A character in Virgil's Aeneid, the son of Hyrtacus, appearing solely in Book 9, where he and his friend Euryalus set out from the besieged Trojan camp by night to find Aeneas, but are caught in the Latian camp, where they kill many Rutulian heroes before themselves being killed, caught in flight by Volscens.

The tale of Nisus and Euryalus takes up over half of Book 9. It is a story of loyalty between friends - a very important stoic value, and the waste of youth in war, one of Virgil's main themes of the Iliadic half of the epic, encompassing books 7 to 12. Virgil's tribute to them after the incredibly moving account of their deaths explains the raison d'ĂȘtre of his account - to give glory to two friends who encompassed much of the Stoic philosophy.

O happy friends! for, if my verse can give
Immortal life, your fame shall ever live,
Fix'd as the Capitol's foundation lies,
And spread, where'er the Roman eagle flies!

Coincidentally, as Webster 1913 has so lucidly and concisely told us, nisus comes from the latin verb nitor, meaning 'I struggle'. It is unclear whether the etymology of Nisus' name is related, but considering the strong stoic influences of the book, and indeed the whole work, it seems likely.

Translation by John Dryden. The text is in the public domain and it can be found, in its entirety, on this site, at Aeneid.

To get all philosophical for a moment, nisus is a fairly central component of Aristotle's theory of nature. If you remember, he thought (and convinced most of our intelligent ancestors until the Renaissance )that the world consisted of objects that were striving to find their natural place of rest, or where they most wanted to be.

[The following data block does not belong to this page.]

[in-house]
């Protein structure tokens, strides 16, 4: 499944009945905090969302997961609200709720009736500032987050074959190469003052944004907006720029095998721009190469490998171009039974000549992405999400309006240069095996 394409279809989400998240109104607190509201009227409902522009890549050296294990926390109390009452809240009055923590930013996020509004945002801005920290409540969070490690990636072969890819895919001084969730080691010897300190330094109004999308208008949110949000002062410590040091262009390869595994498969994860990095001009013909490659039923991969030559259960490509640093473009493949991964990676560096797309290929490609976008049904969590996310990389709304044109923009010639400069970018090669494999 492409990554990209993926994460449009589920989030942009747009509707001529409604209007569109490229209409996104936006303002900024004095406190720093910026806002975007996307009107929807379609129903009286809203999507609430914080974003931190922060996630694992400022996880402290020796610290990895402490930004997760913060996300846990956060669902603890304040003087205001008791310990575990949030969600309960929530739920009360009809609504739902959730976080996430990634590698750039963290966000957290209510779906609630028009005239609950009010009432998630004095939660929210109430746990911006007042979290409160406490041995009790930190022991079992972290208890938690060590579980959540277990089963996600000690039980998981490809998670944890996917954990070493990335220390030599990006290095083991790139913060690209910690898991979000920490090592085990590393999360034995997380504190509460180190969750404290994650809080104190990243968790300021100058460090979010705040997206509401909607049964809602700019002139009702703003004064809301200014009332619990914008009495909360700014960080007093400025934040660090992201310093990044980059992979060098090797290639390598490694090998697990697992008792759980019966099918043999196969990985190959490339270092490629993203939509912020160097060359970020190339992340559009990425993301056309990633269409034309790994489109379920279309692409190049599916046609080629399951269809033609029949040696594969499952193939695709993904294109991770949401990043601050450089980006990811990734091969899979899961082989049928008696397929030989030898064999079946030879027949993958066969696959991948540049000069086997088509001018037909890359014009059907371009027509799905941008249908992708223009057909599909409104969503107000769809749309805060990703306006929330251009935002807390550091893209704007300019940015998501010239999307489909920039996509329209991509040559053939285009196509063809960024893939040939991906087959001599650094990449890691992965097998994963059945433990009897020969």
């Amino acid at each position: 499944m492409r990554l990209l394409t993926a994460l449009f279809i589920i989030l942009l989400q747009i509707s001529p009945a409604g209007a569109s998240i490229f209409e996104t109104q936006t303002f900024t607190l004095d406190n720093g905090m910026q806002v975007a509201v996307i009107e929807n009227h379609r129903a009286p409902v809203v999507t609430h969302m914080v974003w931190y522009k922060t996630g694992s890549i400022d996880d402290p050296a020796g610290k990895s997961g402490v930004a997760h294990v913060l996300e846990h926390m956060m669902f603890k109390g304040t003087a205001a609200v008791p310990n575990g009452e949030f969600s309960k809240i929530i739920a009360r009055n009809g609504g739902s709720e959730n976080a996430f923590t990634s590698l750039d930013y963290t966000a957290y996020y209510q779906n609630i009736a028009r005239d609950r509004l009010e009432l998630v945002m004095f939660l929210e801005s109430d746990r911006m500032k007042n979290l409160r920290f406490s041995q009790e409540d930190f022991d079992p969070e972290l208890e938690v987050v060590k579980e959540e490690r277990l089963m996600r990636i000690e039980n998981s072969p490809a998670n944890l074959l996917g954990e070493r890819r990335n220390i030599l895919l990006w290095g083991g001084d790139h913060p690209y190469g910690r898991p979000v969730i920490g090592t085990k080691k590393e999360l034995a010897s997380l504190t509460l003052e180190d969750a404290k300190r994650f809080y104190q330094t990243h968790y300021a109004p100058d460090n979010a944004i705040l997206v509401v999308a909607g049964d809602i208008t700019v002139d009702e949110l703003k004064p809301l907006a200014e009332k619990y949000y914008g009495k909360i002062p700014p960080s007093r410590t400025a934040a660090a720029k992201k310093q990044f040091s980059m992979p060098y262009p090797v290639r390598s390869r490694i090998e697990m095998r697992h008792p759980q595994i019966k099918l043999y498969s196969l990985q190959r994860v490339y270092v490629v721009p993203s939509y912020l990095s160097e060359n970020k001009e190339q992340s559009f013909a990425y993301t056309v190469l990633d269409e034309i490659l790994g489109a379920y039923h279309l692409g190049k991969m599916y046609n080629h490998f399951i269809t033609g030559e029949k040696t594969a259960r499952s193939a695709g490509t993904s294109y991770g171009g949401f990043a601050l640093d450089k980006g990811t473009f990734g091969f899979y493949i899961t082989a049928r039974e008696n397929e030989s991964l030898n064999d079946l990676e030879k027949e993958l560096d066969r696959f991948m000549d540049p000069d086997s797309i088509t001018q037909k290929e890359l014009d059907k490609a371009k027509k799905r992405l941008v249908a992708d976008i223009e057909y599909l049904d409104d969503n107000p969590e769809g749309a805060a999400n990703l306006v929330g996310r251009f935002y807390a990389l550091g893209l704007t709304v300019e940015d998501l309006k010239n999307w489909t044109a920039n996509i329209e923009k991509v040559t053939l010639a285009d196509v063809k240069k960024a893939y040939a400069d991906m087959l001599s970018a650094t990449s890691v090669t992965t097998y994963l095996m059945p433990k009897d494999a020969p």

So nisus is this force driving changes in nature that we observe. Ie a leaf falls because it wants to touch the ground, you visit your lover because you want to, yearn to, and won't be at rest until you do, the same is true of the sun making it's way into the heavens, the water falling in the form of droplets, each and everything concievable yearns to go to it's natural place.

It's such an intuitive, all pervading philosophy that it's hard to find fault with it.

Nevertheless Newton and his laws swept all this away, as did the realization that bodies in the universe, especially inanimate ones follow simple universal laws of motion, and don't deviate from their paths, simply 'because they want to'.

Ni"sus (?), n. [L., fr. niti, p. p. nisus, to strive.]

A striving; an effort; a conatus.

A nisus or energizing towards a presented object.


© Webster 1913

Ni"sus (?), n. (Physiol.)


The periodic procreative desire manifested in the spring by birds, etc.


The contraction of the diaphragm and abdominal muscles to evacuate feces or urine.


© Webster 1913

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